The purpose of this paper is to show the practical usefulness of Ramey et al. type curves in evaluating the results from stimulation treatments. This in turn aids in designing more effective stimulation treatments. Several case histories from different areas are included for illustration.


A large number of wells now being drilled and completed are in reservoirs which would have been classified as uneconomical a few years ago. These low permeability reservoirs (less than 1 md) permeability reservoirs (less than 1 md) normally do not produce hydrocarbons economically without some type of stimulation treatment. Large size stimulation treatments (hydraulic fracturing and/or acidization) are increasingly becoming an integral part of well completion practices. In many cases, the production from these wells is too small to measure prior to the stimulation treatment, however, the same wells produce at economical rates after the stimulation treatment. Therefore, it is important that stimulation treatments for these low permeability reservoirs be carefully designed.

Traditionally, transient pressure tests have been used for determining the condition of a well prior to a stimulation treatment. The same type of tests may be applied in evaluating the effectiveness of a stimulation treatment. The application of such tests is discussed briefly in the SPE Monograph, Vol. 2, on Hydraulic Fracturing by Howard and Fast. Details concerning the different types of tests and analysis techniques are covered in SPE Monograph, Vol. 1, by Matthews and Russell. This monograph (Vol. 1) covers the state of the art as it existed prior to 1967.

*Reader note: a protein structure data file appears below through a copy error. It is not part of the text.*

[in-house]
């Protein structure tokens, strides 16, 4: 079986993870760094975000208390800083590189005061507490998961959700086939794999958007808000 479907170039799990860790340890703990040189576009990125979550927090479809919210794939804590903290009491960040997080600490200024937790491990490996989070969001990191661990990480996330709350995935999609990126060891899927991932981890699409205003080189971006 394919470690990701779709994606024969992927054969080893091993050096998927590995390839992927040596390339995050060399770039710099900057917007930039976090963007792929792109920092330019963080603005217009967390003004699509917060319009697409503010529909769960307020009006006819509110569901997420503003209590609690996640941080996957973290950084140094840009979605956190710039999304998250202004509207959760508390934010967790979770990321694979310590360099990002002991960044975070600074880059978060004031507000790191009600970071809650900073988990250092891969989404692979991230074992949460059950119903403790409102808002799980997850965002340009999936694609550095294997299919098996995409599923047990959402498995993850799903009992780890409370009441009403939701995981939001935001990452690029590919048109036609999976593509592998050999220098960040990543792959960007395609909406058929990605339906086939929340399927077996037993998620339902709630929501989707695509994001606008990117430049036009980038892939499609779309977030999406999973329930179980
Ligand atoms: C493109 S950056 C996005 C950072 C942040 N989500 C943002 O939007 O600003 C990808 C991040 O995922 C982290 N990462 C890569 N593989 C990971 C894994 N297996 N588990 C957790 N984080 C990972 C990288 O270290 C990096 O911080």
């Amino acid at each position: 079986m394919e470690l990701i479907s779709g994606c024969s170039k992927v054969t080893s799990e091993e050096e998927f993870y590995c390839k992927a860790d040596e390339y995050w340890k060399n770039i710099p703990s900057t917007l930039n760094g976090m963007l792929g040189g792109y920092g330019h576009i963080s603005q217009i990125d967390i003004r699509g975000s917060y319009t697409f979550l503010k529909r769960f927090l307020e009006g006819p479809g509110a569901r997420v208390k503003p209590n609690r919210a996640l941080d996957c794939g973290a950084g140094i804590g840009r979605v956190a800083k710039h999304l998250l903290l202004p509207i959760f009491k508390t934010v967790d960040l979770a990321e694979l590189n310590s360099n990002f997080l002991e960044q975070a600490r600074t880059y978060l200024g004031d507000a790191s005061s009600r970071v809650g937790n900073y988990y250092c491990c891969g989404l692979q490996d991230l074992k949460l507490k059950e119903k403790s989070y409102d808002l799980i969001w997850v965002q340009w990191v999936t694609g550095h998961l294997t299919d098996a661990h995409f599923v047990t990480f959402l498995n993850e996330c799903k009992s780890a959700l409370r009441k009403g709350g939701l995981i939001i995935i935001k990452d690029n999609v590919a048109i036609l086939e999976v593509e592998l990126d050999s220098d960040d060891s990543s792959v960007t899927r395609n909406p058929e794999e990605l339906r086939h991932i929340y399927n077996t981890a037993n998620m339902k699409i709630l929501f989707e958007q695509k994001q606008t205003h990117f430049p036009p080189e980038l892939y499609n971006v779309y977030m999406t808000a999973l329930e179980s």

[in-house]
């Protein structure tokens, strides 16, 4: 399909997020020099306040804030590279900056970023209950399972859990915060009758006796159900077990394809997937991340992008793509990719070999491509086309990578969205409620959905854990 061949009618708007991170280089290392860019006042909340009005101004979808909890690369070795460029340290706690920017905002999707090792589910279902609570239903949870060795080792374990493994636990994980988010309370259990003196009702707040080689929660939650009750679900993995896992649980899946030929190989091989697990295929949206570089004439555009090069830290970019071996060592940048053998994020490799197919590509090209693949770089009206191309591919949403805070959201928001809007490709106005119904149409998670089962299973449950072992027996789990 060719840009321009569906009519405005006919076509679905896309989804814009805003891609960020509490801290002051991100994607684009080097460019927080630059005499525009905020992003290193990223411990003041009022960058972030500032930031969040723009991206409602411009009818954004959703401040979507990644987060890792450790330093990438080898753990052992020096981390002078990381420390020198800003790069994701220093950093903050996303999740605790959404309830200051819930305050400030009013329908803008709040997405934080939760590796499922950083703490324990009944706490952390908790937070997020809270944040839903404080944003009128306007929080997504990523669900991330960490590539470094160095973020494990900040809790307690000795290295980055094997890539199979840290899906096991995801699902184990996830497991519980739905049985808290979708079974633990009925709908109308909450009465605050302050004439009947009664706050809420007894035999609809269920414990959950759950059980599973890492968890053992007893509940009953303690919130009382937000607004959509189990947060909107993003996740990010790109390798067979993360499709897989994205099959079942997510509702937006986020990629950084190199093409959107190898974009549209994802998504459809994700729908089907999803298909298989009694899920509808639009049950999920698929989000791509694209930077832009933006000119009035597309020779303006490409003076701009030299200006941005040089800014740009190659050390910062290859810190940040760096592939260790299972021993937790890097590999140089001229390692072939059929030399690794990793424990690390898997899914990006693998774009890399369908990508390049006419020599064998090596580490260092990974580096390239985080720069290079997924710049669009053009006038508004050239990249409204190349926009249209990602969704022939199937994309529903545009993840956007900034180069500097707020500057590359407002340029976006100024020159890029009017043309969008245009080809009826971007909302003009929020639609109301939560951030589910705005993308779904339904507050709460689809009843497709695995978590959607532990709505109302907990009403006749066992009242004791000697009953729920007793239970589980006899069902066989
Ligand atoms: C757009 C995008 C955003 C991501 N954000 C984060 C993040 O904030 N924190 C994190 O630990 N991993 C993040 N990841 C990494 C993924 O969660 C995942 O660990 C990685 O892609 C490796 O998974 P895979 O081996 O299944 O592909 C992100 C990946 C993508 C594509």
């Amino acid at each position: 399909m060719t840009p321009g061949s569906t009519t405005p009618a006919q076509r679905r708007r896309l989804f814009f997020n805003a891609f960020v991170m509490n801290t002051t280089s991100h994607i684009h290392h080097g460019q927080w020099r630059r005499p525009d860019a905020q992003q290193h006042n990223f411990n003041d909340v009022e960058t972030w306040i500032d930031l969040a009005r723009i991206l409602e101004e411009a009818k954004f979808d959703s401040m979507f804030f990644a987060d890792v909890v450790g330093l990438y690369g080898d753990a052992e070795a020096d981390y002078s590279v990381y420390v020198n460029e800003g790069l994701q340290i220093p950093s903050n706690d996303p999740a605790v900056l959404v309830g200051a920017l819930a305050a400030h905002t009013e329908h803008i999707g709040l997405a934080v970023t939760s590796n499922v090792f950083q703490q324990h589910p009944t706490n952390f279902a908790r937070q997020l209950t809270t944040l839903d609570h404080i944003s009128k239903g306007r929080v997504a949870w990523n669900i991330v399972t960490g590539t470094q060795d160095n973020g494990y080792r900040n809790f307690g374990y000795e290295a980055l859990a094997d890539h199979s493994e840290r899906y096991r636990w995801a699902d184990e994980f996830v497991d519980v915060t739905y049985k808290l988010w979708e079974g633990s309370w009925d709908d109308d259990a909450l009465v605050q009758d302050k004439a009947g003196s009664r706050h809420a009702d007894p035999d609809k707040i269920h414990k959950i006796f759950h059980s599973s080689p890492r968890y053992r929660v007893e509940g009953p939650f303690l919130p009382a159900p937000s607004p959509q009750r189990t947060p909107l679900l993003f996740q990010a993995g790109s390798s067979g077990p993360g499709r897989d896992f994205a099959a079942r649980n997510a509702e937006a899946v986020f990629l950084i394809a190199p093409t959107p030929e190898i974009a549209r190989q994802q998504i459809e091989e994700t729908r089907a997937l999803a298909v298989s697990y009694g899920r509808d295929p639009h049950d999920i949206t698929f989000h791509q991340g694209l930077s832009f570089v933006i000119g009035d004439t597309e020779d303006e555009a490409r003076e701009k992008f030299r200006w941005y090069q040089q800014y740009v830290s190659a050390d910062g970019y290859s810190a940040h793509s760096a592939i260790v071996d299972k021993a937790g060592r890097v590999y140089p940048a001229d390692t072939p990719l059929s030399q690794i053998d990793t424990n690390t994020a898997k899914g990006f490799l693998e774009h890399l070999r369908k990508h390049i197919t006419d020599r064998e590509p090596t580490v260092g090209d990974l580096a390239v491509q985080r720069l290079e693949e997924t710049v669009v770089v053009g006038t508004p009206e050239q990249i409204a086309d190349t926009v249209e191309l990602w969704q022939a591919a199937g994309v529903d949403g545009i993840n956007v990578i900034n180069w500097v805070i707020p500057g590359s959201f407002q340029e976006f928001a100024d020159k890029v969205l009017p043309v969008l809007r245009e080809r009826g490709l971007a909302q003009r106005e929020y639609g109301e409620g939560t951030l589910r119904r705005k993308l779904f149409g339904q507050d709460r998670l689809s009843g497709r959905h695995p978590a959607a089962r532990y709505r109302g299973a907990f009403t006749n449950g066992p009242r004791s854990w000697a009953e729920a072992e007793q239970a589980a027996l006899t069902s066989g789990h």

Since 1967, considerable progress has been made in the field of transient pressure analysis. Most significant has pressure analysis. Most significant has been the improved understanding, of the early time pressure behavior of transient tests, which were considered too complex for analysis and thus were not utilized in the past. This has led to the analysis of the short-time data by type curve matching techniques. Developments in the field of well testing since 1967 have been summarized from a practical point of view by Ramey.

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